Impe odode inguru lalele
Omdo resene okoro pododo
Igme odkondo nefulu kelala
Nene pokonto ce folodelu
Impete la la feme olele
Igdepe kindo raog japate
Relepo oddo og cene himano."
After the utterance in a "tongue" a "translation" was usually given in the same way, and the "translation" of the above poem, although somewhat incoherent, is of a distinctly higher order than most of the prose utterances. Witness one stanza:
"The coming of man from the roar of the ages
Has been like the seas in the breath of the storm;
His heart has been torn and his soul has been riven,
His joy has been short and his curse has been long.
But the bow of my promise still spreads in the heavens;
I have not destroyed the great sign of my love.
I stand at the door of the ark of creation,
And take in thy world like a storm-beaten dove,
And press to my bosom the world that I love."
Mr. Le Baron has shown traces of sensory automatism, hut very seldom. Once, in a sleeper returning from Chicago, he was awakened by a voice in his ears saying, "Enthusiasm shall fill the hearts of the multitude in the place of the hours of the day." He has also seen flashes of light.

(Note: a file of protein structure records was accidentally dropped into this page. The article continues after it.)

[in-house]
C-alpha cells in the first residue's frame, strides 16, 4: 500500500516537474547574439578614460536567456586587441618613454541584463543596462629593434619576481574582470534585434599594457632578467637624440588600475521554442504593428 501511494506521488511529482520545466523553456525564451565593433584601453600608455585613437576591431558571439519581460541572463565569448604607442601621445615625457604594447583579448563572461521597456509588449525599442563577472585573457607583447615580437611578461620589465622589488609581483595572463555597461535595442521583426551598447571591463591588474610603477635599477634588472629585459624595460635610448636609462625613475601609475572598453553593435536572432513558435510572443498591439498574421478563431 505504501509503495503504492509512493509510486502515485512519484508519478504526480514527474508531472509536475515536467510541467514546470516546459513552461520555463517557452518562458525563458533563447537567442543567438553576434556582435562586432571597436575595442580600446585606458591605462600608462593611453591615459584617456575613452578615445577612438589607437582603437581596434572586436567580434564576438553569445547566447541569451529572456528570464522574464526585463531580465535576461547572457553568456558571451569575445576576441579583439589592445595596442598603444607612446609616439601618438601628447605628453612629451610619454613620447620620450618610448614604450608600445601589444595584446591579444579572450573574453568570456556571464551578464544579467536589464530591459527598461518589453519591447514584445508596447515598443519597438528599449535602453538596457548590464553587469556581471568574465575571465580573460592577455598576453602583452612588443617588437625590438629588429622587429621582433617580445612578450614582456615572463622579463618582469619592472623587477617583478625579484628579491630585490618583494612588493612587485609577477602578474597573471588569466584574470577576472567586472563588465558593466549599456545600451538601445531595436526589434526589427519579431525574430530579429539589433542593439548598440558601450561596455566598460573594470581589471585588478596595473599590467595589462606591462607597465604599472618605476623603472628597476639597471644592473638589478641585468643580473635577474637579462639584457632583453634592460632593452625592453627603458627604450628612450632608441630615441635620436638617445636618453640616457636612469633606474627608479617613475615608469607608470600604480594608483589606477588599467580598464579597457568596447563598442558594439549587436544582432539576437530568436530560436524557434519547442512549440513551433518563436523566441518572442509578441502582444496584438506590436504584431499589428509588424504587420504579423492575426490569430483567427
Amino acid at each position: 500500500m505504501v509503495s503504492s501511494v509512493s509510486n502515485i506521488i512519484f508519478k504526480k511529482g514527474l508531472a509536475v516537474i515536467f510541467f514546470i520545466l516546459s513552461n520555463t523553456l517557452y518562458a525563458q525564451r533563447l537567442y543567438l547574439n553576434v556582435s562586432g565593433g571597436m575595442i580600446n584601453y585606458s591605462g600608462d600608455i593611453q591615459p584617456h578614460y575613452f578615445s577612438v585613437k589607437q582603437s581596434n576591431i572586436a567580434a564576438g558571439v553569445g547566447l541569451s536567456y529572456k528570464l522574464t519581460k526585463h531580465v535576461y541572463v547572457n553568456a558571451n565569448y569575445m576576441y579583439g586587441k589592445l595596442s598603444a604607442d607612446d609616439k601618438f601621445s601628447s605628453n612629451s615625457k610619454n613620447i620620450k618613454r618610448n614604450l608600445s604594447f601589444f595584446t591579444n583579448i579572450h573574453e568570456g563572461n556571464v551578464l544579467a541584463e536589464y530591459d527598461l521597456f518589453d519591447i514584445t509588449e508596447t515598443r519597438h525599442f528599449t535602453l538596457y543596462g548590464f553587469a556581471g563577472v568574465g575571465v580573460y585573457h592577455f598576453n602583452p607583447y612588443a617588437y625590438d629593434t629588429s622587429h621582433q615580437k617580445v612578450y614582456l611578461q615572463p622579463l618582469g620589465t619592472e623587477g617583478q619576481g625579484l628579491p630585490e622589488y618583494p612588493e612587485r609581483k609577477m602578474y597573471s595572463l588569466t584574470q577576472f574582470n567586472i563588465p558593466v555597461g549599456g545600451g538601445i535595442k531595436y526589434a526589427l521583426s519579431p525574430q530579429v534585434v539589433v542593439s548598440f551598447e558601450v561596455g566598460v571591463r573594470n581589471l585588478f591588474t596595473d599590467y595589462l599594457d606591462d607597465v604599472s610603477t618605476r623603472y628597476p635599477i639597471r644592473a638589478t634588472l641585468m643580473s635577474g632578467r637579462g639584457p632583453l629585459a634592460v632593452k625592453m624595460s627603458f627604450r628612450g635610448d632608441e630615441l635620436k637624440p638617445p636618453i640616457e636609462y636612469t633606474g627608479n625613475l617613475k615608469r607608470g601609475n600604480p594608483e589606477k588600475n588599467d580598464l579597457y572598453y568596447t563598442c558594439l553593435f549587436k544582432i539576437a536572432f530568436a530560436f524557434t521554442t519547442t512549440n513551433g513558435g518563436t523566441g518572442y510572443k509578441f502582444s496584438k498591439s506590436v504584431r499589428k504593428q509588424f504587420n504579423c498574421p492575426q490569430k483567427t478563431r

As an illustration of automatic "prophecy" I may quote the following: "I have heard the wail of the dying and I have heard the wail of the man whose heart was broken. I have heard the voice of mirth and I have heard the voice of woe. I have heard the voice of him who is darkness and I have heard the voice of him who is light. I have heard the roar of the ocean and I have heard the song of the bird. I have heard the triumph of peace and I have heard the triumph of woe. I have heard the tears of the nations as they fell and I have heard the songs of the nations as they rose. I have heard the roar of cities and I have heard the music of the woodlands. I have heard the roar of the death of the man who was slain in battle and I have heard the shout of the victor. I have heard the new word and I have heard the old word," etc.
Mr. Le Baron never publicly admitted any belief in the veridical character of these utterances. As he says himself: "All this involved such an unscientific view of things, and was, moreover, so horribly egotistic and full of gall," impudence, and assumption, that I said nothing about it save to the few who had been throwing fuel upon the fire of my reincarnation conceptions and who were ready to believe anything in support of the hypothesis."